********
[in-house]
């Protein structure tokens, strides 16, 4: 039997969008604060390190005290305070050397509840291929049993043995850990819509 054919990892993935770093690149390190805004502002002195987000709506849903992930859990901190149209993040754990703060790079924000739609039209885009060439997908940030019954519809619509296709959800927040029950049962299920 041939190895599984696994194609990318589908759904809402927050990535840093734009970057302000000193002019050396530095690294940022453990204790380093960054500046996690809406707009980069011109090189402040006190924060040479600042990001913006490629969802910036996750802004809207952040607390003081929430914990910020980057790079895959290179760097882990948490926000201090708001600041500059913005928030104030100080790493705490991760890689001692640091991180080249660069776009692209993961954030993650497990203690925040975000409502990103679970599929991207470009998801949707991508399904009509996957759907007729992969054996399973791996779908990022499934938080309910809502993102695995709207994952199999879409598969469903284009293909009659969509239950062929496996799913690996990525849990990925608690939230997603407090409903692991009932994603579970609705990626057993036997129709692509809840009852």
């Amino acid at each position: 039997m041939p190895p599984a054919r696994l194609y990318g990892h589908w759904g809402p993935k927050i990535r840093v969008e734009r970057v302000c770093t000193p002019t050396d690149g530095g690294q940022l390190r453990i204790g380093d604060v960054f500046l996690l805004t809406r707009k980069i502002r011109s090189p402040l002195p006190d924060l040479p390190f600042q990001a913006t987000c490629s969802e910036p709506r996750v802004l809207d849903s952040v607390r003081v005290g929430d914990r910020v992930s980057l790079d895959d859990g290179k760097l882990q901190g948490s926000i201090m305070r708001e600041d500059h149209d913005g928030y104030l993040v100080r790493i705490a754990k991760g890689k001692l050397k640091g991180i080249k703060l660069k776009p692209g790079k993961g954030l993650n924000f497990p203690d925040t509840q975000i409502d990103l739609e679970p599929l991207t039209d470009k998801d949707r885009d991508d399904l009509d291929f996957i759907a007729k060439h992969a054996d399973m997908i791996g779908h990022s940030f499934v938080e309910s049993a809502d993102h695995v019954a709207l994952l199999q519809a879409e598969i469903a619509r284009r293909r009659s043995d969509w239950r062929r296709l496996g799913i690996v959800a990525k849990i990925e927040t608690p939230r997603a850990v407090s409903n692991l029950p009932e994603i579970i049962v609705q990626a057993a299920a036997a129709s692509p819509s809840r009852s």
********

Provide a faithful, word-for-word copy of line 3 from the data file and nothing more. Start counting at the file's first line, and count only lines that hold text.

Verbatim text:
């Amino acid at each position: 039997m041939p190895p599984a054919r696994l194609y990318g990892h589908w759904g809402p993935k927050i990535r840093v969008e734009r970057v302000c770093t000193p002019t050396d690149g530095g690294q940022l390190r453990i204790g380093d604060v960054f500046l996690l805004t809406r707009k980069i502002r011109s090189p402040l002195p006190d924060l040479p390190f600042q990001a913006t987000c490629s969802e910036p709506r996750v802004l809207d849903s952040v607390r003081v005290g929430d914990r910020v992930s980057l790079d895959d859990g290179k760097l882990q901190g948490s926000i201090m305070r708001e600041d500059h149209d913005g928030y104030l993040v100080r790493i705490a754990k991760g890689k001692l050397k640091g991180i080249k703060l660069k776009p692209g790079k993961g954030l993650n924000f497990p203690d925040t509840q975000i409502d990103l739609e679970p599929l991207t039209d470009k998801d949707r885009d991508d399904l009509d291929f996957i759907a007729k060439h992969a054996d399973m997908i791996g779908h990022s940030f499934v938080e309910s049993a809502d993102h695995v019954a709207l994952l199999q519809a879409e598969i469903a619509r284009r293909r009659s043995d969509w239950r062929r296709l496996g799913i690996v959800a990525k849990i990925e927040t608690p939230r997603a850990v407090s409903n692991l029950p009932e994603i579970i049962v609705q990626a057993a299920a036997a129709s692509p819509s809840r009852s």